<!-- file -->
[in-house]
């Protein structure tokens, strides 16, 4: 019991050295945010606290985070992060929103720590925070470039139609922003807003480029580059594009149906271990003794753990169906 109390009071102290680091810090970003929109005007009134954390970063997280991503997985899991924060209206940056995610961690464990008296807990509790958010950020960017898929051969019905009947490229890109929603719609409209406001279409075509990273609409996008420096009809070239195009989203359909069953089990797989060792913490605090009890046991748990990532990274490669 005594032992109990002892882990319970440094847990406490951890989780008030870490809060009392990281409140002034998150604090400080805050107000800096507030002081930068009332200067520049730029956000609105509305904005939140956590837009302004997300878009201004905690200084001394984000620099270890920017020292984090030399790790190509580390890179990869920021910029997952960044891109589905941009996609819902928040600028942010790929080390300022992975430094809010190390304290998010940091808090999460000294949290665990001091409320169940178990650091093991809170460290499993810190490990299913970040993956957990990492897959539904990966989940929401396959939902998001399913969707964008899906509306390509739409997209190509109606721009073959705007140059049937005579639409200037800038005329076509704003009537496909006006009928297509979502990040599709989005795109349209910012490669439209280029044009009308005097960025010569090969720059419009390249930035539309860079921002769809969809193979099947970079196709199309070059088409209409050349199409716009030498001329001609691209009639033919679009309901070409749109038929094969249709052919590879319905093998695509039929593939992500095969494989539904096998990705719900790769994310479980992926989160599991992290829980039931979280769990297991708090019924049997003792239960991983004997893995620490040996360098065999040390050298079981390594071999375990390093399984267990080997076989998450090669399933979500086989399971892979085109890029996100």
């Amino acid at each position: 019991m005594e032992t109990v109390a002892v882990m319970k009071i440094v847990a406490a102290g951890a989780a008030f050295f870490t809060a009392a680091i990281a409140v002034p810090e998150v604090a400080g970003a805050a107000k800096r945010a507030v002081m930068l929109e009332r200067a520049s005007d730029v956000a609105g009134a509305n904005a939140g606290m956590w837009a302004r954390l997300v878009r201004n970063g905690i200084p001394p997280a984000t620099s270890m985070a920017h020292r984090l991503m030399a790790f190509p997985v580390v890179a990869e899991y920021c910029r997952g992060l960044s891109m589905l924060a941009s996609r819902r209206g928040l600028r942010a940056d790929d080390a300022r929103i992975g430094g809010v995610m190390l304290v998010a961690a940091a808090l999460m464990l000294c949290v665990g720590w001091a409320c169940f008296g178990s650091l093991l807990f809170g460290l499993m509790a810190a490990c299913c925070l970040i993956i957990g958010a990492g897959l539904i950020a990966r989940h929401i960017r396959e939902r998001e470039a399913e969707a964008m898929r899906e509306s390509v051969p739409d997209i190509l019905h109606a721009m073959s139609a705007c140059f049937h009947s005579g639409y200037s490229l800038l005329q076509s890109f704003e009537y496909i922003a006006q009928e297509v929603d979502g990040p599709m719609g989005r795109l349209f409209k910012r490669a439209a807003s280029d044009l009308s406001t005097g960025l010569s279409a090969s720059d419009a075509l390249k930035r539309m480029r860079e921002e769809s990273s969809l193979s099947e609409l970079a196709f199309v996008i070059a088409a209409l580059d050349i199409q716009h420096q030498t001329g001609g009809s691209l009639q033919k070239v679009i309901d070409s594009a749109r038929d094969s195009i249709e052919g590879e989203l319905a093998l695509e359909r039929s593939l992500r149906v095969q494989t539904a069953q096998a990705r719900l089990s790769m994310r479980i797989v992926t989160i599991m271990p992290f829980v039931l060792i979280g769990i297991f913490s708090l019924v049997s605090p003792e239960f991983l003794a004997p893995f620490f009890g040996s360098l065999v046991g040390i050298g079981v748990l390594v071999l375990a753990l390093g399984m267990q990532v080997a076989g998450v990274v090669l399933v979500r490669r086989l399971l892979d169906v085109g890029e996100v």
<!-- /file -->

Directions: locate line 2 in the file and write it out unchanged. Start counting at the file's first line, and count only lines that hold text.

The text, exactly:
């Protein structure tokens, strides 16, 4: 019991050295945010606290985070992060929103720590925070470039139609922003807003480029580059594009149906271990003794753990169906 109390009071102290680091810090970003929109005007009134954390970063997280991503997985899991924060209206940056995610961690464990008296807990509790958010950020960017898929051969019905009947490229890109929603719609409209406001279409075509990273609409996008420096009809070239195009989203359909069953089990797989060792913490605090009890046991748990990532990274490669 005594032992109990002892882990319970440094847990406490951890989780008030870490809060009392990281409140002034998150604090400080805050107000800096507030002081930068009332200067520049730029956000609105509305904005939140956590837009302004997300878009201004905690200084001394984000620099270890920017020292984090030399790790190509580390890179990869920021910029997952960044891109589905941009996609819902928040600028942010790929080390300022992975430094809010190390304290998010940091808090999460000294949290665990001091409320169940178990650091093991809170460290499993810190490990299913970040993956957990990492897959539904990966989940929401396959939902998001399913969707964008899906509306390509739409997209190509109606721009073959705007140059049937005579639409200037800038005329076509704003009537496909006006009928297509979502990040599709989005795109349209910012490669439209280029044009009308005097960025010569090969720059419009390249930035539309860079921002769809969809193979099947970079196709199309070059088409209409050349199409716009030498001329001609691209009639033919679009309901070409749109038929094969249709052919590879319905093998695509039929593939992500095969494989539904096998990705719900790769994310479980992926989160599991992290829980039931979280769990297991708090019924049997003792239960991983004997893995620490040996360098065999040390050298079981390594071999375990390093399984267990080997076989998450090669399933979500086989399971892979085109890029996100």